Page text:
Darwin and his research on plant motion.
In 1880 Darwin published The Power of Movement in Plants, a book describing his studies of plant movements. In his book, Darwin described various methods for observing plant movements. These methods were relatively simple and allowed him to conduct hundreds of experiments with numerous plant species in various locations in his home. All of Darwin's books have been translated into digital form and can be found on the web site of the British Library - Darwin.
This page provides a procedure that attempts to reproduce one of the methods Darwin used to record plant movements.
Thin wire or other stiff filamentous material
A piece of clear plastic (or glass)
Growth container (flowerpot)
Growth medium (potting soil)
Glue or other sticky material
A marking pen
Most plant move so slowly to be beyond the attention span of most humans. To monitor such plant movement, Darwin realized that it would be beneficial if the movement could be amplified. To accomplish the magnification without the aid of sophisticated technology, he devised a simple approach that relied on using distance between a reference point, the part of the plant in question and the viewers vantage point. Darwin accomplished this by attaching one end of a thin glass filament to a plant with a small bead of black wax or a small paper triangle attached to the other end of the filament. Several inches behind the plant, he placed a piece of paper on which he drew a small dot. He then placed a piece of glass several inches in front of the plant. By viewing the plant through the glass with one eye and moving his head until the wax ball was in the line of site with the dot on the paper, he could then mark a dot on the glass such that it was in line with with the reference spot and the wax ball. He would then record the time next to the mark he just made. By observing the plant the same way at different times, it was possible to detect even very small movements by observing the displacement of the dots drawn on the glass. By changing the distance between the plant and the glass, it was possible to change the magnification of the movements.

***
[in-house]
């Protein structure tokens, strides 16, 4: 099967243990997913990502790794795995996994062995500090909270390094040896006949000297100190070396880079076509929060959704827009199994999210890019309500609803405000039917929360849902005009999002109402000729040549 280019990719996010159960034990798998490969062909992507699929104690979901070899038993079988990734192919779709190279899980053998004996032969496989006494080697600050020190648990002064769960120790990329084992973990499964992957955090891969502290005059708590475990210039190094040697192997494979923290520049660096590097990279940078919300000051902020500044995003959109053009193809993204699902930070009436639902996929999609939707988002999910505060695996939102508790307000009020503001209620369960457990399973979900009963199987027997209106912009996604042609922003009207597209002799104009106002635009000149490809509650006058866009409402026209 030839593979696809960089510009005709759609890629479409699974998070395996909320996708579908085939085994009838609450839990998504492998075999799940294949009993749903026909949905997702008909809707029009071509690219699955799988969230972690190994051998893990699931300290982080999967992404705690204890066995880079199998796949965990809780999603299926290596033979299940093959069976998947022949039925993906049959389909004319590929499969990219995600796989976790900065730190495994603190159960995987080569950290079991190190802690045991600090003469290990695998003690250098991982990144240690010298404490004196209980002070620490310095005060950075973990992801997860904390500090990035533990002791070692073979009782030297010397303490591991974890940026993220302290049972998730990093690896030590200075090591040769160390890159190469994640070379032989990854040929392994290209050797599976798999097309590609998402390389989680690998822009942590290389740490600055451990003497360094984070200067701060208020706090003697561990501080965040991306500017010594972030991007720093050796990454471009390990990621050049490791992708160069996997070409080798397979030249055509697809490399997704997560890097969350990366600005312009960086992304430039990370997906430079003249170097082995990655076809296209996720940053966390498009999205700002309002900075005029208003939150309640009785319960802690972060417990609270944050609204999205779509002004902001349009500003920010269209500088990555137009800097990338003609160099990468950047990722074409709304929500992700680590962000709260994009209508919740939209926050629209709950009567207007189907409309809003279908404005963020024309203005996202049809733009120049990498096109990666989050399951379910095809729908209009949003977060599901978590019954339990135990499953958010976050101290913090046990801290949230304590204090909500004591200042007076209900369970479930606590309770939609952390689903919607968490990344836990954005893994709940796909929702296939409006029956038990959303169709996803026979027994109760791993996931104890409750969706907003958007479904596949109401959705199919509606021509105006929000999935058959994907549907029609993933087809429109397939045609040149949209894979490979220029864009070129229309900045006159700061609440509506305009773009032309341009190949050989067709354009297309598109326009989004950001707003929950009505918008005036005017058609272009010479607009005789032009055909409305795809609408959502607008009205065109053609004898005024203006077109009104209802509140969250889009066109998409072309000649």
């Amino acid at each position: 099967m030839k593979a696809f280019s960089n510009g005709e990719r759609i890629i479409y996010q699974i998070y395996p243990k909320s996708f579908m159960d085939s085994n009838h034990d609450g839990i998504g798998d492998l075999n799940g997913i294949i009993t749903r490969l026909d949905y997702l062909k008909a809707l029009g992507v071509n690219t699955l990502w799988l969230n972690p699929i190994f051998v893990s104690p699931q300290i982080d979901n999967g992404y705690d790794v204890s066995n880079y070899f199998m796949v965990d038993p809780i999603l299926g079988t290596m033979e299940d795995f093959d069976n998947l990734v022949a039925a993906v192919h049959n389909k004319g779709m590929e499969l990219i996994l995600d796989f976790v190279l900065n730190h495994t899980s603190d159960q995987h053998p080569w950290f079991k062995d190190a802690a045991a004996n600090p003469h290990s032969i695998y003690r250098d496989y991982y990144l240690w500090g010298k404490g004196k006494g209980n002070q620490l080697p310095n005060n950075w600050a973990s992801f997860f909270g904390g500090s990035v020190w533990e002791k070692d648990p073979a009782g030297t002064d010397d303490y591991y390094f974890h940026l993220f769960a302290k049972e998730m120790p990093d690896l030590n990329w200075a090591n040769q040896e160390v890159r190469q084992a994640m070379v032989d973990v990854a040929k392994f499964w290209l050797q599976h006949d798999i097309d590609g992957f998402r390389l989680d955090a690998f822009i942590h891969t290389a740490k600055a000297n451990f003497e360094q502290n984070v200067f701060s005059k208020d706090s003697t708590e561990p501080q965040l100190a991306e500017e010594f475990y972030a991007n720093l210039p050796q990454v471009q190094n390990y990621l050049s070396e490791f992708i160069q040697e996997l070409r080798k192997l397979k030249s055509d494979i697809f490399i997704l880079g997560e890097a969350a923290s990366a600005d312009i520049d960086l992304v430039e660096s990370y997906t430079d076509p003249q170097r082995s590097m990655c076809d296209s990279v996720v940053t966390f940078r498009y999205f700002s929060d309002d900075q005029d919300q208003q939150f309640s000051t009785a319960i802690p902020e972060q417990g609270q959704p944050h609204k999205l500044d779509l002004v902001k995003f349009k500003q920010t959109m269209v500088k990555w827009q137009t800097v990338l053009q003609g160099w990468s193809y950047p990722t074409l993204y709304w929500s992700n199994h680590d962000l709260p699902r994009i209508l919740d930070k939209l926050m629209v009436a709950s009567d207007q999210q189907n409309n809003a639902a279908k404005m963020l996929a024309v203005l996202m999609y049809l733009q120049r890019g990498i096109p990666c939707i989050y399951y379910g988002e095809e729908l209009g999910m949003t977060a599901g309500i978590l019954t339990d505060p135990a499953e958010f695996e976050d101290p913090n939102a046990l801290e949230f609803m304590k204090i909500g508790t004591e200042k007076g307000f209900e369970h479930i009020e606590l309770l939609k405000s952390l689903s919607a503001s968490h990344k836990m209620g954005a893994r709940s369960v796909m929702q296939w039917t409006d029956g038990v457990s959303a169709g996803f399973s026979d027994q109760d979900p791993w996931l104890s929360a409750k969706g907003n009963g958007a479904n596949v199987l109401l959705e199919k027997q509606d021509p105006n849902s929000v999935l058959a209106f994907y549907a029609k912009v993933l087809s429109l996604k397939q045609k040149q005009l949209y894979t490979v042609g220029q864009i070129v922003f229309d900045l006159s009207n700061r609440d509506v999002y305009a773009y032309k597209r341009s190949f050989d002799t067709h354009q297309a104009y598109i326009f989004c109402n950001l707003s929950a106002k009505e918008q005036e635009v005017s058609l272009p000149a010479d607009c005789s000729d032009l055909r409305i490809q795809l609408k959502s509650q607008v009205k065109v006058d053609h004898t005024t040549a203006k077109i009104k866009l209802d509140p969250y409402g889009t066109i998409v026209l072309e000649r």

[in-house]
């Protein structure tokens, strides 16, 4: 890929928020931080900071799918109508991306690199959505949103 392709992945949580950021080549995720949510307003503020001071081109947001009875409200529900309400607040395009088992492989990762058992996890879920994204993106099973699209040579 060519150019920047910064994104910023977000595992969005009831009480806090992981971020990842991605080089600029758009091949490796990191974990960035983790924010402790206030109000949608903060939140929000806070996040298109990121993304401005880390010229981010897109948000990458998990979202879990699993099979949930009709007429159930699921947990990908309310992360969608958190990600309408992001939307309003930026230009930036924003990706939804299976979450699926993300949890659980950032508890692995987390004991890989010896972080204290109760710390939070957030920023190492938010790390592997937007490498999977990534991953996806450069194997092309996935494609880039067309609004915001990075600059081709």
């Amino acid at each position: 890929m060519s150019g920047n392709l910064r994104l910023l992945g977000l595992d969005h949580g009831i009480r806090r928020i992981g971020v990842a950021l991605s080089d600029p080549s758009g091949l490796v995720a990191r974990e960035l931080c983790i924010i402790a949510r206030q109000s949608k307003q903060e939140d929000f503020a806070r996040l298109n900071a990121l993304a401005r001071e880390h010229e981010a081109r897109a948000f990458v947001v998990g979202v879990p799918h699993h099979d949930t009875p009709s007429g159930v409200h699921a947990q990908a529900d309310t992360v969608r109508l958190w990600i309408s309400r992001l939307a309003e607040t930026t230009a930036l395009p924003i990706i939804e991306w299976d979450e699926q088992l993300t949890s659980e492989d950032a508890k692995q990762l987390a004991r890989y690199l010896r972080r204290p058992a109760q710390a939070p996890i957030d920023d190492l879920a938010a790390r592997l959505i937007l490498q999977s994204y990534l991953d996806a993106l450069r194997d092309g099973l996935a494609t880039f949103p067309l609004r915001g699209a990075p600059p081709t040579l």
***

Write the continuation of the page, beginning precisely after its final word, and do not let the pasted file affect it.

Putting it together
Using the description above and the following diagrams, which show the basic arrangement used by Darwin, it should be possible to recreate Darwin's experiment. However, instead of trying to mount vertical glass plates, we recommend using clear acrylic (Plexiglas) for safety. An alternative that works well and is easier to set up is a 10 gal or larger aquarium. With an aquarium, the plant can be placed inside and the reference dot marked on the back. The front glass can be used to mark the movements. By taping clear actetate to the front glass, you can remove the markings for easier analysis.
The following image is an example of a Darwin tracing of the movements of an Dianthus caryophyllus flower-stem.
The original figure legend (Fig 96, pg 233) reads "Dianthus caryophyllus : circumnutation of young leaf, traced from 10.15 P.M. June 13th to 10.35 P.M. 16th. Apex of leaf stood, at the close of our observations, 8 3/4 inches from the vertical glass, so tracing not greatly magnified. The leaf was 5 1/4 inches long. Temp. 15 1/2 o- 17 1/2 oC."
The figure shows the highly tortuous and zigzag course, together with some loops, pursued during 2 1/2 days. As the leaf continued to move all the time to the left, it is evident that the zigzag line represents many circumnutations.